Labour Day Special: Games About Working Real-Life Jobs
Labour Day weekend is meant to be a day where we celebrate the economic and social achievements of workers. As far as video games go, regular occupations in video games include space marine, normal boy who doesn’t know he’s destined to save the world and all-powerful being with the ability to create farms from the heavens.
The following post highlights a few games worthy of a Labour Day of their own. These video games bravely go into the real-world for inspiration and do their best to make ‘every day’ jobs fun.
Phoenix Wright: Ace Attorney
Phoenix Wright lives a hard-knock life. Besides the fact that (highlight for spoilers) his boss gets killed right after he becomes a real attorney, Phoenix Wright has way more work to do than the average lawyer. He’s responsible for doing all of the investigation. He also has to prove his clients innocent in a screwy court of law, where attorneys must prove their clients innocent within three days or less or they’re automatically found guilty.
Having this as your real-life job would be horrible. However, Capcom manages to take this occupation and re-purpose it as an awesome adventure game and an awesome adventure game series. I love this series to bits and would recommend this series to almost anyone.
Trauma Center: Under the Knife
The surgeons in the Trauma Center series have it tougher than any real-life surgeon. Beyond dealing with the usual cases of broken bones, polyps and heart attacks, these surgeons often have to deal with crazy mutated viruses that act more like enemies in a shoot-em-up than any real-life virus would, or so I think.
These games are hyper-unrealistic, which in my opinion, kind of takes away from the coolness that is performing surgery. I think this series would stand on its own without the alien-like viruses, but I don’t see Atlus taking that route with this series any time soon.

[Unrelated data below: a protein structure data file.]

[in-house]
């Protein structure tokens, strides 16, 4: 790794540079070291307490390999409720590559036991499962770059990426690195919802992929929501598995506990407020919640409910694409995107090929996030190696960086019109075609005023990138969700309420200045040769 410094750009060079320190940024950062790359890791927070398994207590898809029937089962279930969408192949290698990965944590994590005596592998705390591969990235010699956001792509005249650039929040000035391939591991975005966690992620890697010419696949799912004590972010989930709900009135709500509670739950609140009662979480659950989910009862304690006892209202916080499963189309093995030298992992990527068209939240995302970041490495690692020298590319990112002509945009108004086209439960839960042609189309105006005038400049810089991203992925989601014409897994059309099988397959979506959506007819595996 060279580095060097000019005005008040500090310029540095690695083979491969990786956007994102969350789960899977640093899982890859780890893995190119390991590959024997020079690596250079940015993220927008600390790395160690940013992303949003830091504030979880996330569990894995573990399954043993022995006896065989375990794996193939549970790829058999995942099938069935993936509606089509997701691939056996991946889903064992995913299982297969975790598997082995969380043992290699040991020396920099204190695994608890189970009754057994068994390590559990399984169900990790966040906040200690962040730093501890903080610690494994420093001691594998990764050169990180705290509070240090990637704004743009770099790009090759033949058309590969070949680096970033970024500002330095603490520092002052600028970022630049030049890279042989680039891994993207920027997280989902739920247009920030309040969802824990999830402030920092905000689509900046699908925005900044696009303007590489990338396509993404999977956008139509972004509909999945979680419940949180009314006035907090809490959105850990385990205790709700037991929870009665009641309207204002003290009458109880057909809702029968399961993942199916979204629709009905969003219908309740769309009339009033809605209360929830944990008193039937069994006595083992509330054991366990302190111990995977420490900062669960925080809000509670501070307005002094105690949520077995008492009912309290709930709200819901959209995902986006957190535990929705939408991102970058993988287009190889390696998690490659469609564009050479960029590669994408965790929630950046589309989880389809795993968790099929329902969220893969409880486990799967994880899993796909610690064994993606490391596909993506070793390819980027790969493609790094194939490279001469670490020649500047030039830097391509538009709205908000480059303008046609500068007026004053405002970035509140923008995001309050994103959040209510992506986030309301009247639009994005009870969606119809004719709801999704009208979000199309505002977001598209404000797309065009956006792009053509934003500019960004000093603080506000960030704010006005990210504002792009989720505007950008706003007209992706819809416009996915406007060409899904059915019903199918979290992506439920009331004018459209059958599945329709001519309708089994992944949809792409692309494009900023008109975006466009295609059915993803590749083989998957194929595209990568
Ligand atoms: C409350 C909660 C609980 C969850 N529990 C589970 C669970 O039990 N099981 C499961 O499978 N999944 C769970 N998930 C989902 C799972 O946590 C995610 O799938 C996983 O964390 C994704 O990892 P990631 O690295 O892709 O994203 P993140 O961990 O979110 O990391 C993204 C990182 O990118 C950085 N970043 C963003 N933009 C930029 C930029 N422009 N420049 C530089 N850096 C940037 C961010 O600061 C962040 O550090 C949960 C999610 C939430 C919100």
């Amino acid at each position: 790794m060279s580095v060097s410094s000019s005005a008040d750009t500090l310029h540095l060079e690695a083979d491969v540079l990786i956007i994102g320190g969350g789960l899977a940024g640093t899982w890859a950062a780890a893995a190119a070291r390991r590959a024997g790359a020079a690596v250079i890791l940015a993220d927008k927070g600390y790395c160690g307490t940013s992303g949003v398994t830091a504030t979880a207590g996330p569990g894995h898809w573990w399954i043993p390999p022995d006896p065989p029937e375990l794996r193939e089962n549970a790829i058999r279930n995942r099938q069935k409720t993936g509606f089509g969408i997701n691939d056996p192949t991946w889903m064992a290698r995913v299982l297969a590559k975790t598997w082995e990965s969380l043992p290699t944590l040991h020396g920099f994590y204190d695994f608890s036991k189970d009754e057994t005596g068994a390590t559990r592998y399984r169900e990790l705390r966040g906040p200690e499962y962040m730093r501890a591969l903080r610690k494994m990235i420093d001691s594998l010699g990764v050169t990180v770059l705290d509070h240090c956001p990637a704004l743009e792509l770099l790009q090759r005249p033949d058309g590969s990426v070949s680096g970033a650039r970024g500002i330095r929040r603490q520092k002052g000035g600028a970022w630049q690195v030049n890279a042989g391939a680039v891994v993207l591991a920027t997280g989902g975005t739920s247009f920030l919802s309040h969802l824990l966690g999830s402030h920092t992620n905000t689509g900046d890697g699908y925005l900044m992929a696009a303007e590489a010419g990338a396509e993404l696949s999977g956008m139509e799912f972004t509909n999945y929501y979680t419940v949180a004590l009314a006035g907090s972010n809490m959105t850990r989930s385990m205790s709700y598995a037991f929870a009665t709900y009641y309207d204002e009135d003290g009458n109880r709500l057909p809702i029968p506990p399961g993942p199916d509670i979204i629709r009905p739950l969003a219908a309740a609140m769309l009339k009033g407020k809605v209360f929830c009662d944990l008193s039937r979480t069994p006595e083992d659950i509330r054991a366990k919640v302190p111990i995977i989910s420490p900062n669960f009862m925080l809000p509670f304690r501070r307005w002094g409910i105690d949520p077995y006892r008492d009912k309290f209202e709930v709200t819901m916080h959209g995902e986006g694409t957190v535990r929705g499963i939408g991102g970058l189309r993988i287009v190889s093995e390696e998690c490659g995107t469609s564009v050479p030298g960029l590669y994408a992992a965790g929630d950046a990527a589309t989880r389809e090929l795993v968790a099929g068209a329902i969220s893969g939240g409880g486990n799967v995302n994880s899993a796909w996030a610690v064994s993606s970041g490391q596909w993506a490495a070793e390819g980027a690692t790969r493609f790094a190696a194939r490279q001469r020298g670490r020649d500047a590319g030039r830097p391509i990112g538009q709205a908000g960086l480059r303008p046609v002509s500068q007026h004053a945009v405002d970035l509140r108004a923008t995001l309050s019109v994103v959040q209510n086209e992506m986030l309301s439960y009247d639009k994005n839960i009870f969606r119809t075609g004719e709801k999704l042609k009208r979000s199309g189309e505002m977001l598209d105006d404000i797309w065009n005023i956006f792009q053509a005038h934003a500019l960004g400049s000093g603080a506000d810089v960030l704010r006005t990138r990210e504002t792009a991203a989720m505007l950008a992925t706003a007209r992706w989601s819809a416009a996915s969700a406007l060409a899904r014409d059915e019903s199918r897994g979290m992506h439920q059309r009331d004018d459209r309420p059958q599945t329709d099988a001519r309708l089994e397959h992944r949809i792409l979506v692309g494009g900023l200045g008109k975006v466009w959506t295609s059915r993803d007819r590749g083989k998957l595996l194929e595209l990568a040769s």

I would never succeed as a real-life waitress. I don’t have the time management skills, the memory or the patience to handle it. Diner Dash may not necessarily be the most accurate representation of the job, but it absolutely proves that I’m not cut out for this line of work.
I don’t need to tell you that Diner Dash is insanely popular. In spite of my general terribleness at the game, I can recognize that its core gameplay is great. The casual game space is not really my place, but I wholeheartedly approve of this one.
This series made video game farming cool nearly two decades before Zynga had visions of FarmVille. Unlike FarmVille, you’re an actual person who has to do all the legwork that comes with running a farm. On top of that, Harvest Moon also allows you to find true love when you’re not tending to the crops.
I’ve never played a Harvest Moon game, but this series has a rabid fan-base that will play anything with the Harvest Moon name on it. I really don’t think this series is my cup of tea, so I’ll respect it for what it is from afar.
On the surface, Animal Crossing is a game about living in a forest with anthropomorphic animals. If you think about it a certain way though, Animal Crossing is the ultimate rags to riches hustler story. You start out in a dingy shack and have a sizable debt to pay. As you progress through the game though, you make money by any means necessary, whether that’s through running errands for Tom Nook, selling items you dug up from the ground or buying and selling turnips in the town’s equivalent of a stock market. Basically, the point of the game is to do whatever you have to do to get paid and should you ‘complete’ the game (which can take dozens, if not hundreds of hours), you’ll have a huge house and a statue in the town in your honour. Should you get that far, you absolutely deserve a Labour Day off.